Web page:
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Barbara Olson’s Alleged Call from AA 77:

A Correction About Onboard Phones

By David Ray Griffin 

05/07/07 "ICH" -- - In my recently released book, Debunking 9/11 Debunking,[1] I claimed that Boeing 757s made for American Airlines did not have seat-back phones or any other onboard telephones.

This claim, if true, would be very important, because one could use it, as I did, to argue that the alleged telephone call from Barbara Olson to her husband, US Solicitor General Ted Olson, could not have occurred. It might be thought, to be sure, that the call could have been made from her cell phone. Ted Olson did, in fact, make this claim at times. As I reported, however, the evidence indicates that cell phone calls from high-flying airliners would not have been possible in 2001, given the cell phone technology of the time. In any case, Ted Olson, after going back and forth between these two claims, finally settled on the claim that the calls were made on a seat-back phone. If Flight 77, being an AA Boeing 757, had no onboard phones, we would have to conclude that Olson’s claim could not be true. I myself drew that conclusion (while saying that this would leave open the question of whether Olson invented the story or was himself a victim, like the relatives of other passengers, of faked phone calls).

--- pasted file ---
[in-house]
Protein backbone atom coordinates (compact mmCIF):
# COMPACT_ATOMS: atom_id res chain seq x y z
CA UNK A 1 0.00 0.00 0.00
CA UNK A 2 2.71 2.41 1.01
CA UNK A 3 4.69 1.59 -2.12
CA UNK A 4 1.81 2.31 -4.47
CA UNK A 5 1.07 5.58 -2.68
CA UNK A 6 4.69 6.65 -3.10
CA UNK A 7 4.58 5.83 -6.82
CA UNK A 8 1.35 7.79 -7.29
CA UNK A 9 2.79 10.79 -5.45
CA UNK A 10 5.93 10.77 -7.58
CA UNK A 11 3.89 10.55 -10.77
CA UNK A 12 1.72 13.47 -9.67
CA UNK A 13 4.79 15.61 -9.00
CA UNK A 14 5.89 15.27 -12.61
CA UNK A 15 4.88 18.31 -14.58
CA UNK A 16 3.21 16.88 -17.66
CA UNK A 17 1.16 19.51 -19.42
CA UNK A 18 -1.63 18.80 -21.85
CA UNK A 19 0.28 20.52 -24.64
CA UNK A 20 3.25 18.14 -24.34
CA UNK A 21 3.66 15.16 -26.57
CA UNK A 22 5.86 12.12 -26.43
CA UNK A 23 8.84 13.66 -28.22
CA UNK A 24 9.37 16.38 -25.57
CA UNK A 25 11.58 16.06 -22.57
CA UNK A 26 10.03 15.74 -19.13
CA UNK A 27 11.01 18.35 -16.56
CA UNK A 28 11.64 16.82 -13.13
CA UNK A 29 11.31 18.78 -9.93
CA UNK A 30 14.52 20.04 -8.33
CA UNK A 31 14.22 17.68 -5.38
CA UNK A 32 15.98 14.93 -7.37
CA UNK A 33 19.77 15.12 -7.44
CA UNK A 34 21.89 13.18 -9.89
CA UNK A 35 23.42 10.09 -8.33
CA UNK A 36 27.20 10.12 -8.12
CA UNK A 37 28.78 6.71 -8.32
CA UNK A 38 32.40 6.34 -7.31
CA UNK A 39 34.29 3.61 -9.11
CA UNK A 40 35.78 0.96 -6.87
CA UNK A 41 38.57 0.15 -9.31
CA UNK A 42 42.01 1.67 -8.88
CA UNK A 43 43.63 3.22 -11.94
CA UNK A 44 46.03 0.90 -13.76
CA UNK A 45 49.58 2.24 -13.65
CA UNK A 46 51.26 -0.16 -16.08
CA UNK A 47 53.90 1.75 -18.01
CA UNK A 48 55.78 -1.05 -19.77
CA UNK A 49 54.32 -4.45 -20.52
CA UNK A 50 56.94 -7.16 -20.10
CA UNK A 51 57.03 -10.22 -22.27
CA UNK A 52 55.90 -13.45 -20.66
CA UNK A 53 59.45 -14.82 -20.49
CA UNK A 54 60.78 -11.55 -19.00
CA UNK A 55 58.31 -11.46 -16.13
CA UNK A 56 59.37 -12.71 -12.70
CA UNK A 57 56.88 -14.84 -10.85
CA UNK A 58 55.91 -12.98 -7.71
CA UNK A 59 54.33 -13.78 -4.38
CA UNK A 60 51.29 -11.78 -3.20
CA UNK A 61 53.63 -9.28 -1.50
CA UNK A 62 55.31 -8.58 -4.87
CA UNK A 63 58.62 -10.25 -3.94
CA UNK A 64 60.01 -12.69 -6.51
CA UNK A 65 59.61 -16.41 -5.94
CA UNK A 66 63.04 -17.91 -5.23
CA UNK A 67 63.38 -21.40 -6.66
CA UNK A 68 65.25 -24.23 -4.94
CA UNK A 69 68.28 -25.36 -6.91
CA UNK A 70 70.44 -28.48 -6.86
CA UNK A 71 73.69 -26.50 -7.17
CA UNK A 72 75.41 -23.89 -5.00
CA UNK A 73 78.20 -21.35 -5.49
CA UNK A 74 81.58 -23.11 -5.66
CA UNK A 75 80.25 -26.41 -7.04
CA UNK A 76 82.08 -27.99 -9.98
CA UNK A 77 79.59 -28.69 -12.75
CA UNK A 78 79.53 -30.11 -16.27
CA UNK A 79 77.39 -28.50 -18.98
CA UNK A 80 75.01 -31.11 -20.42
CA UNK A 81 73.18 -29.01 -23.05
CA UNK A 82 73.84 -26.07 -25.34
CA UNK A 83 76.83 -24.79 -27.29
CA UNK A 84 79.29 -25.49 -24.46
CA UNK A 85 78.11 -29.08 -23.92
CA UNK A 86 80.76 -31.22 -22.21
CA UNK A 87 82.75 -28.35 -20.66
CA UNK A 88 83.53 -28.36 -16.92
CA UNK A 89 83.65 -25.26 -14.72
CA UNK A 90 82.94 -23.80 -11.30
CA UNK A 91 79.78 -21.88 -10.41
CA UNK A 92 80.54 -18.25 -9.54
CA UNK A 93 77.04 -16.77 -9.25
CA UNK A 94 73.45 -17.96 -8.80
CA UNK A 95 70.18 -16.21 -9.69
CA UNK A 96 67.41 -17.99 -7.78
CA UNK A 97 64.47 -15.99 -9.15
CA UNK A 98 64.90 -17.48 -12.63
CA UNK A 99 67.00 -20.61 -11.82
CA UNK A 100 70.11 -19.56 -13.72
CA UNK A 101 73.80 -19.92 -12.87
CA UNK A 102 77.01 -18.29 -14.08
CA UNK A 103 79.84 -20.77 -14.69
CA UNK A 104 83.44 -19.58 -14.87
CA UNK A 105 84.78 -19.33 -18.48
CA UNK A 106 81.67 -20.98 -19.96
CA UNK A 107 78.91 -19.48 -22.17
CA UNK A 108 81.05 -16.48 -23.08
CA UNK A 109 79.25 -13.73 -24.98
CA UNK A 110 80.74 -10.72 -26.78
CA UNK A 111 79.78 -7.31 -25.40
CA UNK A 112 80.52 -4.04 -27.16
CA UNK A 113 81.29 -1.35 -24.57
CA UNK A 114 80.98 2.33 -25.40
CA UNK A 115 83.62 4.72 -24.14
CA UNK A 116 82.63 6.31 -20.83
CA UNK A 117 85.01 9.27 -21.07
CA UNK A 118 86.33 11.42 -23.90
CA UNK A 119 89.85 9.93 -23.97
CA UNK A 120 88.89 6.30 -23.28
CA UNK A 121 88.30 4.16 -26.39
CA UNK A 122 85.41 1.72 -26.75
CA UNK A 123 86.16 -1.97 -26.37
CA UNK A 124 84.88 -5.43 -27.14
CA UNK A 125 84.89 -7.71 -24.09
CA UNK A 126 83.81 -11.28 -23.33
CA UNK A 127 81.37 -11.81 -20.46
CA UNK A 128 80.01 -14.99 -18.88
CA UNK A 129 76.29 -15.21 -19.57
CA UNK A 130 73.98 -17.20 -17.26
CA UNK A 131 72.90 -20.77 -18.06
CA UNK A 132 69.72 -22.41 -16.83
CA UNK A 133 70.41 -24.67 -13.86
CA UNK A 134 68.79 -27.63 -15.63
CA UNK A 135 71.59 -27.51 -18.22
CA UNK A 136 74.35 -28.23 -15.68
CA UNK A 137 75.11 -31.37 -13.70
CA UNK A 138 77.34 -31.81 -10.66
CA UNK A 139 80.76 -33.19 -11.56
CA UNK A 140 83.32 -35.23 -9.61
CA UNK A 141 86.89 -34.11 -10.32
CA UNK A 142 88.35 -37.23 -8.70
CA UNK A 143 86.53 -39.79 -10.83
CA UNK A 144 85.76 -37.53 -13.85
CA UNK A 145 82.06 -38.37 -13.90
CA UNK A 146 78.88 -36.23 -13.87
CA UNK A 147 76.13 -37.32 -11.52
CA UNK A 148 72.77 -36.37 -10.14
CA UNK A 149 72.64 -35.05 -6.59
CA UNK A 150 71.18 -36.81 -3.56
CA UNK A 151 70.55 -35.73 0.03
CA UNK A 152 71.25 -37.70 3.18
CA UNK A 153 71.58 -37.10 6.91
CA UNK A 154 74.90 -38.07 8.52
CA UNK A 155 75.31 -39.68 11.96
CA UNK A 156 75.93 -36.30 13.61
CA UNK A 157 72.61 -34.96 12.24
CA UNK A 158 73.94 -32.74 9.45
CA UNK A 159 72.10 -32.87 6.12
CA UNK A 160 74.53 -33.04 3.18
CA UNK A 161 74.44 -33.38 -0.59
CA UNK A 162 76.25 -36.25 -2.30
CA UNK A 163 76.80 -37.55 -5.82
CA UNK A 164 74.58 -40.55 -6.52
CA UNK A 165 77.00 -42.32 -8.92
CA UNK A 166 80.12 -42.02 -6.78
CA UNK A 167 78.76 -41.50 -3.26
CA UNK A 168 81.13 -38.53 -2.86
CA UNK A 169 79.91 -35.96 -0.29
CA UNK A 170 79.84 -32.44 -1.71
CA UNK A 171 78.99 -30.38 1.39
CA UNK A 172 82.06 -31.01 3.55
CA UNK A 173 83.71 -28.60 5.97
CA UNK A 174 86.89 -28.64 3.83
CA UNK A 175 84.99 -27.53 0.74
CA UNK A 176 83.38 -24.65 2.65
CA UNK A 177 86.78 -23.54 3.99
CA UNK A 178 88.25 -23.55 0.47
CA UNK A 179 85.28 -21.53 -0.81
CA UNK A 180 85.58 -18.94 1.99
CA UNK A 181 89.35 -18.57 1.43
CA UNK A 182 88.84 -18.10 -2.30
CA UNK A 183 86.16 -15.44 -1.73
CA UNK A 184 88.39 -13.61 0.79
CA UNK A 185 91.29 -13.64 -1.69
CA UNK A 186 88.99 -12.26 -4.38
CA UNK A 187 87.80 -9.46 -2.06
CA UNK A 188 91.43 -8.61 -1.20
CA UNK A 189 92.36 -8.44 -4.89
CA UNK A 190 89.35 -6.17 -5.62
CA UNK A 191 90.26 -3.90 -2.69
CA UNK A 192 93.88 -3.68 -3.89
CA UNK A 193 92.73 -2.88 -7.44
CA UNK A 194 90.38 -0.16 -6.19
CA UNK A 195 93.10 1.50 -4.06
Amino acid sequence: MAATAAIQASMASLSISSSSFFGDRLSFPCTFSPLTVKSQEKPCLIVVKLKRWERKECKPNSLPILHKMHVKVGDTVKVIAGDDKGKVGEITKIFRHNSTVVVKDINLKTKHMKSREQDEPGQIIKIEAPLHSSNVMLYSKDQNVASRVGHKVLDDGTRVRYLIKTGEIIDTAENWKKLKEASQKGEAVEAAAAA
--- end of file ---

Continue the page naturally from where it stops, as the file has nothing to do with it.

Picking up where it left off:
My Error

I based my conclusion on conversations that Ian Henshall and Rowland Morgan had with American Airlines in 2004 while they were co-authoring book. In this book, 9/11 Revealed, they said: “A call by us to American Airlines’ London Office produced a definitive statement from Laeti Hyver that [AA’s] 757s do not have Airfones. This was confirmed by an email from AA in the US.”[2]

Although this email correspondence was not printed in their book, or in Morgan’s later Flight 93 Revealed, in which it is also reported,[3] they allowed me to print it in Debunking 9/11 Debunking. In reply to their letter asking whether “757s [are] fitted with phones that passengers can use,” an AA spokesman wrote: “American Airlines 757s do not have onboard phones for passenger use.” To check on the possibility that Barbara Olson might have borrowed a phone intended for crew use, they asked, “[A]re there any onboard phones at all on AA 757s, i.e., that could be used either by passengers or cabin crew?” The response was: “AA 757s do not have any onboard phones, either for passenger or crew use. Crew have other means of communication available.”[4]

The conclusion that Barbara Olson could not have made a call using an onboard phone seemed further confirmed by a page on the AA website that says, “Worldwide satellite communications are available on American Airlines' Boeing 777 and Boeing 767,” with no mention of AA’s Boeing 757.

My mistake, like that of Henshall and Rowland before me, was to assume that the AA spokesperson and this website were talking about AA 757s as they had always been, not simply about 757s at the time of the query, in 2004.

But the latter was evidently the meaning. Elias Davidsson, an Icelandic member of the 9/11 truth movement, sent me a news report from February 6, 2002, which said: “American Airlines will discontinue its AT&T in-flight phone service by March 31, a spokesman for the airline said Wednesday.”[5] Davidsson also pointed to a 1998 photograph of the inside of an AA 757 showing that it did have seat-back phones.[6]  

Reasons for Still Doubting the Olson Calls

Does this evidence, that Flight 77 did have seat-back phones, mean that we must infer that Barbara Olson’s alleged call to Ted Olson really occurred? Of course not. All the reasons that had previously been given for doubting it still hold.